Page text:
Mr. Son later became the largest shareholder of Yahoo, started Yahoo Japan, and in the last decade, invested in broadband and telecommunications companies — SoftBank agreed to buy the majority of Sprint for $21.6 billion in 2012 — anticipating the need for high-speed connectivity. He has also invested in e-commerce companies, including the Alibaba Group of China and Gilt Groupe, as well as video game businesses like Supercell and media like HuffPost and BuzzFeed.
In a speech last month in New York, Mr. Son declared that in 30 years, there would be as many sentient robots on Earth as humans and those robots, which he called metal collar workers, would fundamentally change the labor market.
“Every industry that mankind ever defined and created, even agriculture, will be redefined,” Mr. Son said. “Because the tools that we created were inferior to mankind’s brain in the past. Now, the tools have become smarter than mankind ourselves.”
Mr. Son is having many of the same conversations with entrepreneurs these days as he looks to spread investments from the Vision Fund. Many entrepreneurs said Mr. Son’s conversations jumped from philosophical discussions about technology’s impact on humanity to the minutiae of a technical problem.
Mr. Son recently told Matt Barnard, the chief executive of Plenty, that computers were ushering in a revolution in agriculture not seen since the invention of the plow. Mr. Son led a $200 million investment in Plenty in July, part of an effort to make it a global leader in indoor farms. Plenty, which has no farms operating at scale, is now planning its first farm in South San Francisco that will open by the end of the year.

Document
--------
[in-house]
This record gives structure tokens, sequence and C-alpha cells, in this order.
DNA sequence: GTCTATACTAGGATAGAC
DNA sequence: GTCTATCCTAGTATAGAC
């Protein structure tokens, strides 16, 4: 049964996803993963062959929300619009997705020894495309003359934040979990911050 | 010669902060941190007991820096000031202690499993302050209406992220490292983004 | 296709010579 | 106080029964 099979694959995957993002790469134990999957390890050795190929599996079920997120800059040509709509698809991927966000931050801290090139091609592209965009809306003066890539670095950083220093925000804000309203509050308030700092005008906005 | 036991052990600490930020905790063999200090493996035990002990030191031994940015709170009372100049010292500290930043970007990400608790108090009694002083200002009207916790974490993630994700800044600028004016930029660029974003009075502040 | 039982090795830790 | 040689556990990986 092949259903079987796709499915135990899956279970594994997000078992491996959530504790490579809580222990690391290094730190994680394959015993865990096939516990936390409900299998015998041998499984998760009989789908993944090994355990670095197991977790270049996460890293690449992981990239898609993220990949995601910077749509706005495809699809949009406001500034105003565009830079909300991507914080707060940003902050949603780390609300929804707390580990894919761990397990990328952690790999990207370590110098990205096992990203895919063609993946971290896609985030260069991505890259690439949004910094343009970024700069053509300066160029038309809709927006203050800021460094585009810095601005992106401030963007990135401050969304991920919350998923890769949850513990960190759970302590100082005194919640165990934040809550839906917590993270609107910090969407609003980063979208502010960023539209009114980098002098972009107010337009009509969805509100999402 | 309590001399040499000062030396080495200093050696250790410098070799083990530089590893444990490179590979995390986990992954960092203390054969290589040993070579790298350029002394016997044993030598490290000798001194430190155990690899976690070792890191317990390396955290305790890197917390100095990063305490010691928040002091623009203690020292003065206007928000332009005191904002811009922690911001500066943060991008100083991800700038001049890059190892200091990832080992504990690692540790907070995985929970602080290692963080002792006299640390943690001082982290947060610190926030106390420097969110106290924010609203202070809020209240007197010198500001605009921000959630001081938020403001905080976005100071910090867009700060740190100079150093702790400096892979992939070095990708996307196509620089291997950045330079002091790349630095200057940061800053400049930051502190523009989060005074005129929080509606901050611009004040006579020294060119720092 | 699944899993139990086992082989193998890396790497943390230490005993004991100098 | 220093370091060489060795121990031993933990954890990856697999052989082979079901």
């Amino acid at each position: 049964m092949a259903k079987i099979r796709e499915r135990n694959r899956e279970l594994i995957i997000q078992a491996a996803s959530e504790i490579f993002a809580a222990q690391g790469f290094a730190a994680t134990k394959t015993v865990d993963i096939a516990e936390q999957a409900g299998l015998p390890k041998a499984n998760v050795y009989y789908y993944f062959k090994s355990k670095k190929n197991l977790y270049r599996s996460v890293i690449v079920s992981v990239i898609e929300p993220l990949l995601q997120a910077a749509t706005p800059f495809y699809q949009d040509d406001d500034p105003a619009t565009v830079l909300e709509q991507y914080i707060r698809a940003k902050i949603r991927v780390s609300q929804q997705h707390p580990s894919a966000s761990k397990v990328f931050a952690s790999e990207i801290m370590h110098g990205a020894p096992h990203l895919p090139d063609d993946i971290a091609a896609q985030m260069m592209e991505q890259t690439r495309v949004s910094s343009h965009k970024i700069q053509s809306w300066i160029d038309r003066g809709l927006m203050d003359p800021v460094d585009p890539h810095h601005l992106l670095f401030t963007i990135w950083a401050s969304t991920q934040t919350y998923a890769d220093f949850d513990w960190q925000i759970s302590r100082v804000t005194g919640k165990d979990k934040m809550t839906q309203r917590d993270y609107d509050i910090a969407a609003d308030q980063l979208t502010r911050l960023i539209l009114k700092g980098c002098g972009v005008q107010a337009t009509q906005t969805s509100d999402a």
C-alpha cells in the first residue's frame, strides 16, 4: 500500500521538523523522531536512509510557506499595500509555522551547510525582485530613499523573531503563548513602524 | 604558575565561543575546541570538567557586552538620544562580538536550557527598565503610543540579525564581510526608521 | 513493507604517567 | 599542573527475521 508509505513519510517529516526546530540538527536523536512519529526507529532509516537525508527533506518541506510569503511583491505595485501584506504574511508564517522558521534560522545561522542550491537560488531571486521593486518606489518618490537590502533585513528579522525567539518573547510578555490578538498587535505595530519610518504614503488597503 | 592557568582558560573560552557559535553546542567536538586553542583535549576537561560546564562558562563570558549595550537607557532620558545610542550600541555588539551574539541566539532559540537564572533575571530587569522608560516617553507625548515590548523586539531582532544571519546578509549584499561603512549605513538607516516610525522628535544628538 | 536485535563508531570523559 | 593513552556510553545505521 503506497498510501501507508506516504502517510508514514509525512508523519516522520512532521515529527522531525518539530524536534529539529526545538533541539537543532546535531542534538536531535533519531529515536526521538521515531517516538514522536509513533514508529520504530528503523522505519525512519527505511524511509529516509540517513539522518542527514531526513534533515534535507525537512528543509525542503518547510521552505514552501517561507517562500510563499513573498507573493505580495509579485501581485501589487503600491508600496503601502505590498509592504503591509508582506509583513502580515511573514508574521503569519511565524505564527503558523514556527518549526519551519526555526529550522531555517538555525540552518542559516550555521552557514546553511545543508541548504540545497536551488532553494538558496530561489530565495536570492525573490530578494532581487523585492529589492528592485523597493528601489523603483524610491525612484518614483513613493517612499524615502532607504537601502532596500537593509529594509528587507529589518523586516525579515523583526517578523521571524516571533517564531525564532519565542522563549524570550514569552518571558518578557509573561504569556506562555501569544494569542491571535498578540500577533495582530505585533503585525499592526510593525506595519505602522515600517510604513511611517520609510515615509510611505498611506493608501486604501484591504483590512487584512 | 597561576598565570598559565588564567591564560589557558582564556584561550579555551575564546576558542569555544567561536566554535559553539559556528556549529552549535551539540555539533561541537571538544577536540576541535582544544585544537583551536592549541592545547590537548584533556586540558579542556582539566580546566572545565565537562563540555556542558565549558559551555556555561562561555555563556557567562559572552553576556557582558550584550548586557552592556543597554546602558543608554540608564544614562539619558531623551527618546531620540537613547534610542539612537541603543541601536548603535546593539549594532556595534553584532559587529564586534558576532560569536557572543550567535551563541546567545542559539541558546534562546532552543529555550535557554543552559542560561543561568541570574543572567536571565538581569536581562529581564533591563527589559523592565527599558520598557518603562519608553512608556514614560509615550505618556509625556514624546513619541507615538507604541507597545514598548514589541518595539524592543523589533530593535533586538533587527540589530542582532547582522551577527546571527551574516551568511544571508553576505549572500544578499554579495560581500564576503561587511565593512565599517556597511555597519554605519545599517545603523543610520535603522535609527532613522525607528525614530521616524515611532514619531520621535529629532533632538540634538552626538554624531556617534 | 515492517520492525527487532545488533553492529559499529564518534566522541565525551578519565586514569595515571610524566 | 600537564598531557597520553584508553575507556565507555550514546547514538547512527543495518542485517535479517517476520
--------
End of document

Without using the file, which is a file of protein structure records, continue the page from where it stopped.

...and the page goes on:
“I really do like to believe he likes us a lot,” Mr. Barnard said of Mr. Son. “I’d say the thing we have in common with his other investments is that they are all part of some of the largest systems on the planet: energy, transportation, the internet and food.”
Some entrepreneurs travel the globe to spend time with Mr. Son at his palatial home in Woodside., Calif., and his offices in India, San Francisco and Tokyo. The SoftBank chief is known for almost always smiling and speaking slowly. He rarely picks up phone calls and his email signature includes the whirring fan icon that shows a computer is booting up, or “thinking.”
Many of the entrepreneurs speak of Mr. Son with reverence.
“Only people close to him know how huge his vision is,” said Eugene Izhikevich, the chief executive of Brain Corp., a company based in San Diego that makes the software that controls autonomous robots.
Mr. Son’s engineers stumbled on Brain Corp. when they were looking for self-driving car technology. Mr. Izhikevich was soon seated across from Mr. Son, talking about robotics as well as how Britain operated 200 years ago when the landed gentry did not work, but came up with new inventions and business improvements.
Like many other entrepreneurs, Mr. Izhikevich said SoftBank moved “scary fast” to sew up its investment. Mr. Son’s team swarmed Brain Corp.’s businesses and spent hundreds of hours on due diligence, wrapping up in a few months.
Unlike other investors, Mr. Son, who is already talking about a second Vision Fund, does not insert himself into the day-to-day operations of most of the companies he has invested in. His Sprint deal has yet to pan out and may be dependent on merging with another company. When other investments have lagged, as did his investment in Snapdeal, an online retailer in India, he has invested in competitors, leading a $2.5 billion investment into Flipkart, a rival Indian e-commerce company.
Some entrepreneurs said Mr. Son’s breakneck investing pace with the Vision Fund was unlikely to slow.
“Masa is in a hurry,” said Vijay Sharma, the chief executive of Indian digital payments start-up Paytm, which SoftBank put $1.4 billion into in May. “He sees this once-in-a-lifetime opportunity where everything we touch can become a market, where we’re at the opening up of a new industrial revolution.”